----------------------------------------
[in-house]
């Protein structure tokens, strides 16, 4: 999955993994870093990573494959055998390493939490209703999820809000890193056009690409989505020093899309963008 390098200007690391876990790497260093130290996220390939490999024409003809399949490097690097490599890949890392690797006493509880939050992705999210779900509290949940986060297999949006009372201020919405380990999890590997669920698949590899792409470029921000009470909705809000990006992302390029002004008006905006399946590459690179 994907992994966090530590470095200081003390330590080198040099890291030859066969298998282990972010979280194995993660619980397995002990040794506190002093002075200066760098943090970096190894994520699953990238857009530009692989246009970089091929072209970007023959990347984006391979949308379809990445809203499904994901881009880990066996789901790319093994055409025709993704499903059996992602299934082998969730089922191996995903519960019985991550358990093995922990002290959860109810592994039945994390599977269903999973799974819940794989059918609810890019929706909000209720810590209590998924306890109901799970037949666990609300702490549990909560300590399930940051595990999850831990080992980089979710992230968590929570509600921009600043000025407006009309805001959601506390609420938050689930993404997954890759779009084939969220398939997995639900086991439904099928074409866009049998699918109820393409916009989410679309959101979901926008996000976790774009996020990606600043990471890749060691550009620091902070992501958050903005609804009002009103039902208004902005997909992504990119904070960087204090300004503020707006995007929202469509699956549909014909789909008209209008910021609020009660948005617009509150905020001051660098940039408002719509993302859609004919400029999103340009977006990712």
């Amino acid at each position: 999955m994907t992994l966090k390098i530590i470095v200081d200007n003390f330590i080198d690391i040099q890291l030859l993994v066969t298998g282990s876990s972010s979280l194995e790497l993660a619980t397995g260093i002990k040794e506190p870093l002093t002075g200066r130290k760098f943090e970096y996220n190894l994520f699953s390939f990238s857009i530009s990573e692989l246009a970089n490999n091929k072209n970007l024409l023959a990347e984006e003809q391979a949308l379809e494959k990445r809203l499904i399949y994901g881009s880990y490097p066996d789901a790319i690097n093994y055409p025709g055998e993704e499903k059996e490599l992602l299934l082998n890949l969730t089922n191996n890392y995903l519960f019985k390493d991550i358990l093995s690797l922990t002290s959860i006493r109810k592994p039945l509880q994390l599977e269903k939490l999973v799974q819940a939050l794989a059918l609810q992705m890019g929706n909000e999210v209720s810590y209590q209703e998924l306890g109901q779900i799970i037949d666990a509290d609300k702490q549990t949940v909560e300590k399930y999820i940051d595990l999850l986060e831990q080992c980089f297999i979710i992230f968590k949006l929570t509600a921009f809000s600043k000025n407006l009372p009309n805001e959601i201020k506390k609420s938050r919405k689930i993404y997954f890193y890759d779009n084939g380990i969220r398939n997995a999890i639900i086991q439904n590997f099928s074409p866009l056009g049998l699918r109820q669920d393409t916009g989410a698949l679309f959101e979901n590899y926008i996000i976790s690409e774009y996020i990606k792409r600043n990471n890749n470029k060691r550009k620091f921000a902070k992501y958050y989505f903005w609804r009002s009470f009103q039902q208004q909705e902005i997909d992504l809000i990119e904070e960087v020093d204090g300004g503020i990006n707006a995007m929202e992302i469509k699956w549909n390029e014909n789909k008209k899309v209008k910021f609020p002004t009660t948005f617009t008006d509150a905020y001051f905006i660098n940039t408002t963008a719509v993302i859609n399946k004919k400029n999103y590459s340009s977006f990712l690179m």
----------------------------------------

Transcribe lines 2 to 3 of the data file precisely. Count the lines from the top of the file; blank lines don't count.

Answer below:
């Protein structure tokens, strides 16, 4: 999955993994870093990573494959055998390493939490209703999820809000890193056009690409989505020093899309963008 390098200007690391876990790497260093130290996220390939490999024409003809399949490097690097490599890949890392690797006493509880939050992705999210779900509290949940986060297999949006009372201020919405380990999890590997669920698949590899792409470029921000009470909705809000990006992302390029002004008006905006399946590459690179 994907992994966090530590470095200081003390330590080198040099890291030859066969298998282990972010979280194995993660619980397995002990040794506190002093002075200066760098943090970096190894994520699953990238857009530009692989246009970089091929072209970007023959990347984006391979949308379809990445809203499904994901881009880990066996789901790319093994055409025709993704499903059996992602299934082998969730089922191996995903519960019985991550358990093995922990002290959860109810592994039945994390599977269903999973799974819940794989059918609810890019929706909000209720810590209590998924306890109901799970037949666990609300702490549990909560300590399930940051595990999850831990080992980089979710992230968590929570509600921009600043000025407006009309805001959601506390609420938050689930993404997954890759779009084939969220398939997995639900086991439904099928074409866009049998699918109820393409916009989410679309959101979901926008996000976790774009996020990606600043990471890749060691550009620091902070992501958050903005609804009002009103039902208004902005997909992504990119904070960087204090300004503020707006995007929202469509699956549909014909789909008209209008910021609020009660948005617009509150905020001051660098940039408002719509993302859609004919400029999103340009977006990712």
């Amino acid at each position: 999955m994907t992994l966090k390098i530590i470095v200081d200007n003390f330590i080198d690391i040099q890291l030859l993994v066969t298998g282990s876990s972010s979280l194995e790497l993660a619980t397995g260093i002990k040794e506190p870093l002093t002075g200066r130290k760098f943090e970096y996220n190894l994520f699953s390939f990238s857009i530009s990573e692989l246009a970089n490999n091929k072209n970007l024409l023959a990347e984006e003809q391979a949308l379809e494959k990445r809203l499904i399949y994901g881009s880990y490097p066996d789901a790319i690097n093994y055409p025709g055998e993704e499903k059996e490599l992602l299934l082998n890949l969730t089922n191996n890392y995903l519960f019985k390493d991550i358990l093995s690797l922990t002290s959860i006493r109810k592994p039945l509880q994390l599977e269903k939490l999973v799974q819940a939050l794989a059918l609810q992705m890019g929706n909000e999210v209720s810590y209590q209703e998924l306890g109901q779900i799970i037949d666990a509290d609300k702490q549990t949940v909560e300590k399930y999820i940051d595990l999850l986060e831990q080992c980089f297999i979710i992230f968590k949006l929570t509600a921009f809000s600043k000025n407006l009372p009309n805001e959601i201020k506390k609420s938050r919405k689930i993404y997954f890193y890759d779009n084939g380990i969220r398939n997995a999890i639900i086991q439904n590997f099928s074409p866009l056009g049998l699918r109820q669920d393409t916009g989410a698949l679309f959101e979901n590899y926008i996000i976790s690409e774009y996020i990606k792409r600043n990471n890749n470029k060691r550009k620091f921000a902070k992501y958050y989505f903005w609804r009002s009470f009103q039902q208004q909705e902005i997909d992504l809000i990119e904070e960087v020093d204090g300004g503020i990006n707006a995007m929202e992302i469509k699956w549909n390029e014909n789909k008209k899309v209008k910021f609020p002004t009660t948005f617009t008006d509150a905020y001051f905006i660098n940039t408002t963008a719509v993302i859609n399946k004919k400029n999103y590459s340009s977006f990712l690179m």